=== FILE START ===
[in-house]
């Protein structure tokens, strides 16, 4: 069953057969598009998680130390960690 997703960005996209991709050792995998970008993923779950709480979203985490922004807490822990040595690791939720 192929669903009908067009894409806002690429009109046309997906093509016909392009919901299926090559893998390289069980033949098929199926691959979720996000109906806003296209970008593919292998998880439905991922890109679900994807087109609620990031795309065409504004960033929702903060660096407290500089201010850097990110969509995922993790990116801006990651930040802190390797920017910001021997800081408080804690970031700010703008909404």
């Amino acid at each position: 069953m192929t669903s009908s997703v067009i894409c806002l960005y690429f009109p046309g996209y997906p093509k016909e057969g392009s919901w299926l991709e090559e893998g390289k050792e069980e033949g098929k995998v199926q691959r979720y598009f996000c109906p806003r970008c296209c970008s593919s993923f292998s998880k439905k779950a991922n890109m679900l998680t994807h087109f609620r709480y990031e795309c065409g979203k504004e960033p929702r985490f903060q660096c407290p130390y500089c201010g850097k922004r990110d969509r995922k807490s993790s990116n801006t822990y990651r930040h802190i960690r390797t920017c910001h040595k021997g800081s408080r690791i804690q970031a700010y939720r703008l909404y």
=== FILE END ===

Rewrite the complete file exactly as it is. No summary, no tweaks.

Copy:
[in-house]
């Protein structure tokens, strides 16, 4: 069953057969598009998680130390960690 997703960005996209991709050792995998970008993923779950709480979203985490922004807490822990040595690791939720 192929669903009908067009894409806002690429009109046309997906093509016909392009919901299926090559893998390289069980033949098929199926691959979720996000109906806003296209970008593919292998998880439905991922890109679900994807087109609620990031795309065409504004960033929702903060660096407290500089201010850097990110969509995922993790990116801006990651930040802190390797920017910001021997800081408080804690970031700010703008909404």
């Amino acid at each position: 069953m192929t669903s009908s997703v067009i894409c806002l960005y690429f009109p046309g996209y997906p093509k016909e057969g392009s919901w299926l991709e090559e893998g390289k050792e069980e033949g098929k995998v199926q691959r979720y598009f996000c109906p806003r970008c296209c970008s593919s993923f292998s998880k439905k779950a991922n890109m679900l998680t994807h087109f609620r709480y990031e795309c065409g979203k504004e960033p929702r985490f903060q660096c407290p130390y500089c201010g850097k922004r990110d969509r995922k807490s993790s990116n801006t822990y990651r930040h802190i960690r390797t920017c910001h040595k021997g800081s408080r690791i804690q970031a700010y939720r703008l909404y």